Q = C (VGS – VTH – VDS/2) = (εWL / D) * (VGS – VTH – VDS/2)
The drain current is given as – ID = Q / τ = (μεW / LD) * (VGS – VTH – VDS/2)VDS
The resistance will be R = VDS / ID = LD / [ μεW * (VGS – VTH – VDS/2)]
The output characteristics of an NMOS transistor is shown in the below graph.
In the saturation region, the drain current is obtained as –
ID = (μεW / 2LD) (VGS – VTH)2
NMOS transistors can also be fabricated with the values of the threshold voltage VTH < = 0. The transistors are referred to as depletion-mode devices.
E. VLSI design rules
VLSI designing has some basic rules. The rules are specifically some geometric specifications simplifying the design of the layout mask. The rules provide details for the minimum dimensions, line layouts and other geometric measures which are obtained from the limits of certain dispensation expertise.
These rules help the designer to design a circuit in the smallest possible area that too without compromising with the performance and reliability.
There are two sets of design rules.
- Rule of Micron – The rule evolves around implementation constrains such as – minimum feature size, smallest allowable feature separations. They are quoted with respect to micro-meter ranges.
- Design rules based on Lambda: the constraints on the distance in the layout are expressed in terms of primary length unit lambda. The rules were developed to simplify the industry-standard micron rules. This allows scaling the capability for different processes. The length unit lambda is the distance by which the geometrical feature of a layer may overlap with that of another layer, and is determined by the limitations of the process technology.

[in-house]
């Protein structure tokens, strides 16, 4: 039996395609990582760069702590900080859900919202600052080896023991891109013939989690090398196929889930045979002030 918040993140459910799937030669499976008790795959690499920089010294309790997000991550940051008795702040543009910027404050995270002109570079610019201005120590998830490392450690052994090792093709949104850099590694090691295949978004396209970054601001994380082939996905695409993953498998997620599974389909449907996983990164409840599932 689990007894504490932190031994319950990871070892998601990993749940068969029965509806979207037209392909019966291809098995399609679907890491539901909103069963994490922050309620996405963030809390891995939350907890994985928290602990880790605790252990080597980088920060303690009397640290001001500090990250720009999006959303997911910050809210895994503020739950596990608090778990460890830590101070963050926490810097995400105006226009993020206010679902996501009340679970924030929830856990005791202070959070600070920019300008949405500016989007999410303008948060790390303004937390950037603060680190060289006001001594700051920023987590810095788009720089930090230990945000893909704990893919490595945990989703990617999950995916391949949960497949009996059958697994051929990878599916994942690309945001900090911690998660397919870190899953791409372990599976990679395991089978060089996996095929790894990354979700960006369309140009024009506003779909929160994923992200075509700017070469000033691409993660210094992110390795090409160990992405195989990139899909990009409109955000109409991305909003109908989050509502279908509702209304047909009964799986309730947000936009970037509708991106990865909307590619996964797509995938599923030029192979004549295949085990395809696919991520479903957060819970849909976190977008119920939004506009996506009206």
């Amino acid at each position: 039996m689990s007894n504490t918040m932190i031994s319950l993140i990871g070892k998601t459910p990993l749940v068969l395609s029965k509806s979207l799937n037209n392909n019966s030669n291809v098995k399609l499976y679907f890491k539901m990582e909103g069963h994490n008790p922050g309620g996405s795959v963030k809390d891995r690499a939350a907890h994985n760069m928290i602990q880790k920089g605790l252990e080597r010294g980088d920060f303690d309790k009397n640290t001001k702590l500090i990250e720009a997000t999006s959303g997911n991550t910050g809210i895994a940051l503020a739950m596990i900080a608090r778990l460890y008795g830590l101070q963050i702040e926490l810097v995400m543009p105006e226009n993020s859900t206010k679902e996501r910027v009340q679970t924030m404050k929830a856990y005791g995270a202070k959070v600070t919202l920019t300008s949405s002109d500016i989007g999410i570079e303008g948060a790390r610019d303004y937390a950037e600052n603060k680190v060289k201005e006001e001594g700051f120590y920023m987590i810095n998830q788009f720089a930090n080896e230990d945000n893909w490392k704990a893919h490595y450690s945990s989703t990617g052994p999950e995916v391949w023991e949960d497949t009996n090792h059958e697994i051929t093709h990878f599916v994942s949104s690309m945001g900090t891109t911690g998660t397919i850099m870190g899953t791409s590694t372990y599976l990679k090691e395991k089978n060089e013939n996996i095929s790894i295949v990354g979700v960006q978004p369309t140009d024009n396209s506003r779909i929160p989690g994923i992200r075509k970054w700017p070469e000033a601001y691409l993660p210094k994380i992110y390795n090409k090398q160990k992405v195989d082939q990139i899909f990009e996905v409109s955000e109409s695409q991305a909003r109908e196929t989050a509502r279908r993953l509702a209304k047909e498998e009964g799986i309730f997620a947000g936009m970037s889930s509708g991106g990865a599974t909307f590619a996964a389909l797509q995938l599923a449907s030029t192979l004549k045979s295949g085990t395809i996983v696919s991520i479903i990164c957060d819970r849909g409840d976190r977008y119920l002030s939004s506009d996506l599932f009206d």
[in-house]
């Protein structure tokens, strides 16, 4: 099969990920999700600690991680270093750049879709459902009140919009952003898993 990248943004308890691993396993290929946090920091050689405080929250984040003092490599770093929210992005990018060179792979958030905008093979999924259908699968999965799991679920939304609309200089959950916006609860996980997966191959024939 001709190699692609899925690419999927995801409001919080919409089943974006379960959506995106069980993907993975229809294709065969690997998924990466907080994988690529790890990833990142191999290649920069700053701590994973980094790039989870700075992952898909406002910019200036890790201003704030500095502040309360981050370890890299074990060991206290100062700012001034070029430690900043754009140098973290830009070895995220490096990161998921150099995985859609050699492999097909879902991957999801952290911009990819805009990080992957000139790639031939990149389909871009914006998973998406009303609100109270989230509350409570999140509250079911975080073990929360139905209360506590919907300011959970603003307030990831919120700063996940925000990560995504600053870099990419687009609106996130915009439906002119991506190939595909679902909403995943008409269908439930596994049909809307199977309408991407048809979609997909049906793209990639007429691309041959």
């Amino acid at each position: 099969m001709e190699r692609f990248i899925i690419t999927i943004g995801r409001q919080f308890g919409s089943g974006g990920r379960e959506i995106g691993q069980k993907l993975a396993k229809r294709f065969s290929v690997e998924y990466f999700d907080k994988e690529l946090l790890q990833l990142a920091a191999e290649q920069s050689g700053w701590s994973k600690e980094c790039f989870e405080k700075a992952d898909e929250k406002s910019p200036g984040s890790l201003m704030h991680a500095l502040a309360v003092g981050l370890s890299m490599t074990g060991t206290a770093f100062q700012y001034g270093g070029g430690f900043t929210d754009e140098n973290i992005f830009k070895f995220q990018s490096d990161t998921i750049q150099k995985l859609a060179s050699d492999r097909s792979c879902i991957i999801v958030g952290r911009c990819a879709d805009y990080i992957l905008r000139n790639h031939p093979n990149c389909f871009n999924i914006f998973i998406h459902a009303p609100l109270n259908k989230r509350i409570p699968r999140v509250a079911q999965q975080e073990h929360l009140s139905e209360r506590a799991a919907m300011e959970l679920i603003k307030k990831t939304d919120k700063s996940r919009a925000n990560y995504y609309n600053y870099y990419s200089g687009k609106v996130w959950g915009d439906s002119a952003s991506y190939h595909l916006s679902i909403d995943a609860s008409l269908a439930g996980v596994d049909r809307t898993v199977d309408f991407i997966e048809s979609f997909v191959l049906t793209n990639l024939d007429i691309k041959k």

If the length unit is lambda, then all widths, spacings and distances are expressed as m*lambda. M is the scaling factor. The diffused region has a scaling factor of a minimum of 2 lambdas. As per safe thumb rule, diffused regions, which are unconnected, have a separation of 3 lambdas. Metal lines have a minimum width and separation of 3 lambdas in standard VLSI Design.
F. Scaling in VLSI Design
The progress in technology allows us to reduce the size of the devices. This process of size reduction is known as scaling. The main advantages of scaling VLSI Design are that, when the dimensions of an integrated system are scaled to decreased size, the overall performance of the circuit gets improved. Other objectives of scaling are – larger package density, greater execution speed, reduced device cost.
Some of the most used scaling models are –
- Constant Electric Field Scaling
- Constant Voltage Scaling.
For the constant electric field, the nonlinear effects are eliminated as the electric field of the circuit remains the same. To understand the scaling in the VLSI Design, we take two parameters as α and β. For constant electric field, β = α and for voltage scaling, β = 1.